The Middle East Crisis Deepens as Militants Gain Ground

AP Photo/Jaber al-Helo

Last Friday, Pentagon officials announced that the U.S. had started to fly armed drones over Baghdad to protect U.S. civilians and military forces in the Iraqi capital, according to the Associate Press. The senior defense official under anonymity confirmed that a handful of Predators armed with Hellfire missiles are being used in the mission. The drones are assisting manned and unmanned aircraft in the collection of data as well as provide protection for U.S. interests since President Obama has not authorized airstrikes against Sunni militants who have overrun parts of the country. The Pentagon on Thursday said that four teams of Army special forces had arrived in Baghdad bringing the number of American troops there to 90 of the 300 Obama promised to send. The Americans will advise and assist in the Iraqi counterterrorism efforts.

On Saturday of last week, the Iraqi government took steps to retake the northern city of Tikrit back from Sunni militants using soldiers backed by tanks and helicopter gunships, reported Ryan Lucas and Qassim Abdul Zahra (Iraq Launches Push For Militant-Held Tikrit). Reports coming from the city were conflicting as residents said the militants were still in control of the city by nightfall, while Iraqi officials said the troops had reached the outskirts and even made it as far as the heart of Tikrit itself. What has become very clear was the government’s desire to portray their efforts as a significant step in the right direction after two weeks of defeats at the hands of the al-Qaida breakaway Islamic State of Iraq and the Levant. The series of defeats across the northern and western regions of Iraq has lead to the deepest crisis since the U.S. exited in December of 2011 threatening the stability of the country as the militants threaten to cleave the  nation in three along sectarian and ethnic lines. If successful, according to Lucas and Abdul Zahra, the Tikrit operation could restore some faith in the security forces and save Prime Minister Nouri al-Maliki’s job. Many residents of the city have fled in anticipation of a government assault turning Tikrit into a ghost town. The city has been without power or water since last Friday night, according to one resident, Muhanad Saif al-Din. Early Saturday, the military carried out three airstrikes on the insurgent held city of Mosul, the second largest city in Iraq and the initial target of the Islamic State’s offensive in the country. The Islamic State, which has seized control of large parts of northern and eastern Syria, aim to create a state straddling Syria and Iraq governed by Islamic law. Al-Maliki, the Prime Minister of Iraq, has failed to unite the Shiite and Sunni groups allowing militants to tap into the deep seated discontent among Iraq’s Sunni community fueling their anger. The Unites States and other world leaders have told al-Maliki to reach out to the country’s Sunni and Kurdish minorities and have called for more inclusive government to address longstanding grievances, according to Lucas and Abdul Zahra. Al-Maliki has refused to step aside and will seek a third consecutive term as prime minister as his bloc won the most seats in the April election.

On Sunday of last week, the al-Qaida breakaway group declared the establishment of a new Islamic state demanding allegiance from Muslims worldwide, according to the Associate Press article Al-Qaida splinter declares new Islamic caliphate. The spokesman for the Islamic State of Iraq and the Levant, Abu Mohammed al-Adnani, made the announcement in an audio statement posted online on the first day of the Muslim holy month of Ramadan. Al-Adnanai declared the group’s chief, Abu Bakr al-Baghdadi, as the new leader, or caliph, calling for jihadi groups everywhere to swear allegiance to al-Baghdadi and support him. Al-Adnani states,”The legality of all emirates, groups, states and organizations becomes null by the expansion of the caliph’s authority and the arrival of its troops to their areas. Listen to your caliph and obey him. Support your state, which grows every day.” The Islamic state’s territory runs from northern Syria to the Iraqi province of Diyala, according to Al-Adnani. With the establishment of the caliphate, the group changed its name to the Islamic State. In email comments, Charles Lister, a visiting fellow at the Brookings Doha Center, explains that:”This announcement poses a huge threat to al-Qaida and its long-time position of leadership of the international jihadist cause. Taken globally, the younger generation of the jihadist community is becoming more and more supportive of (the Islamic State), largely out of fealty to its slick and proven capacity for attaining rapid results through brutality.” Al-Baghdadi has long been at odds with al-Qaida leader Ayman al-Zawahri and the two have had a very public falling out after al-Baghdadi ignored al-Zawahri’s demands that the Islamic State leave Syria. In February, al Zawahri formally disavowed al-Baghdadi. The declarations comes as the Iraqi government tries to take back some of its territory lost in recent weeks to jihadi groups and Sunni militants. The fighting continued on Sunday as Iraqi helicopter gunships took out suspected insurgent positions for the second day in the northern city of Tikrit. However, the insurgent were able to repel the military effort and remain in control of the city with clashes continuing to take place in the northern neighborhood of Qadissiyah, according to two residents.So far, Washington has sent 180 of the 300 American troops President Obama promised to help Iraqi forces, in addition, to flying unmanned and manned aircraft over Iraq.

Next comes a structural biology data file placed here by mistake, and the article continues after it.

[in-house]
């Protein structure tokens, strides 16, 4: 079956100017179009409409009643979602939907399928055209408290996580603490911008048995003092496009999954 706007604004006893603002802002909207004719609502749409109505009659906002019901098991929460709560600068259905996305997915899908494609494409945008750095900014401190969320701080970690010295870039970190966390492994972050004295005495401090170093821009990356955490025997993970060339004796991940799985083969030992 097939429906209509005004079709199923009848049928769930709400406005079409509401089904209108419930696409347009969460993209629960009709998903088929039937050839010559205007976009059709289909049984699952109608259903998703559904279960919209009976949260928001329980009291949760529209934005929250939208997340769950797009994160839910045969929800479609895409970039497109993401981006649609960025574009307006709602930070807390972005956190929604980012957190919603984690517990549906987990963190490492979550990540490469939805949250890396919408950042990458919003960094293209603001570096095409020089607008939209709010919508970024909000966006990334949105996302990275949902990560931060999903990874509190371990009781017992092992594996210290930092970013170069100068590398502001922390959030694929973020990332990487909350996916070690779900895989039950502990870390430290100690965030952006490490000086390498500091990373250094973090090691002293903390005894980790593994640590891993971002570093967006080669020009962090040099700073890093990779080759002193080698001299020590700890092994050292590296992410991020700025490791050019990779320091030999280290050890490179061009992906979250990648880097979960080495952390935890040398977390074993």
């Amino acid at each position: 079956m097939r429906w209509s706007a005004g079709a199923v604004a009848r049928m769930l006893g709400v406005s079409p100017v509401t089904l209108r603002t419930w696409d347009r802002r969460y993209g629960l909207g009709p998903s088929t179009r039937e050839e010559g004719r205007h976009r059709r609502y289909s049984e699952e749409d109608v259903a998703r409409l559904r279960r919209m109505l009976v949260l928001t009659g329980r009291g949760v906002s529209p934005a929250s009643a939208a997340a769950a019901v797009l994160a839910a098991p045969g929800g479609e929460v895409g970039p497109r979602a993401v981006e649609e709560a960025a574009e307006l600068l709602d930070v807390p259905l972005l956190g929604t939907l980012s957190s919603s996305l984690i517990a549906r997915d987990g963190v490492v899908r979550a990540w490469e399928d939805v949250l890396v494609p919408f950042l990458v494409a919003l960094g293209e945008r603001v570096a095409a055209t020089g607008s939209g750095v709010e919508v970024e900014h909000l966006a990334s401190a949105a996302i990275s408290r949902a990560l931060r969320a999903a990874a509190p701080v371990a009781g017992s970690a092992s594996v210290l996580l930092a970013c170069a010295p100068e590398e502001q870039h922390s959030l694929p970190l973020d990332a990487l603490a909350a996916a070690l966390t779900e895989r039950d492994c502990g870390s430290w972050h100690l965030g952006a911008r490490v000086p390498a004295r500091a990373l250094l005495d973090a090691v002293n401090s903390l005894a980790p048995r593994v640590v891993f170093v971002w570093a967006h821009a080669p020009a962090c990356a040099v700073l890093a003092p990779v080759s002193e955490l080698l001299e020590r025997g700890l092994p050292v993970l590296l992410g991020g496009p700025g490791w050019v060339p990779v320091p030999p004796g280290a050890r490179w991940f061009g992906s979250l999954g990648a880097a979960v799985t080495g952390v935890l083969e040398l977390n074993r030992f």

President Obama has become increasingly concerned that the battle hardened militants who have spent time in Iraq and Syria could pose a threat to U.S. security due to the fact they could enter the country without visas on European passports, the Associate Press reports Obama: Battle-Hardened Militants Pose Threat To U.S. In an interview last Sunday on ABC’s “This Week”, Obama said,”They’re gaining strength in some places. We’ve seen Europeans who are sympathetic to their cause traveling into Syria and now may travel into Iraq, getting battle-hardened. Then they come back.”  The POTUS believes that the U.S. must improve surveillance, reconnaissance and intelligence gathering to neutralize the risk, in addition, possible military strikes against these organizations that could do us harm. As of Monday, officials confirmed that the U.S. will be sending another 300 troops to Iraq to beef up security at the U.S. Embassy and elsewhere in Baghdad to protect U.S. citizens and property, the HuffPost and Associated Press report (Obama Orders More Troops To Iraq). This addition brings the count to 750 total U.S. troops present in Iraq. The State Department has announced it will temporarily move unspecified embassy staffers in Baghdad to U.S. consulates in the northern city of Ibril and the southern city of Basra. On Sunday and Monday, the Pentagon confirmed that 200 troops have arrived to reinforce security at the embassy, its support facilities and Baghdad International Airport as requested by the POTUS. In a written statement, the Pentagon’s press secretary, Navy Rear Adm. John Kirby, had this to say: “The presence of these additional forces will help enable the embassy to continue its critical diplomatic mission and work with Iraq on challenges they are facing as they confront Islamic State in Iraq and the Levant.” Obama notified House and Senate leaders in a letter Monday of the additional forces. Obama has ruled out sending combat troops and insists the extra troops will stay in Iraq until security improves and reinforcement are no longer needed. Kirby said 100 additional troops who are on standby in the Middle East since the mid June will move to Baghdad to provide security and logistics support.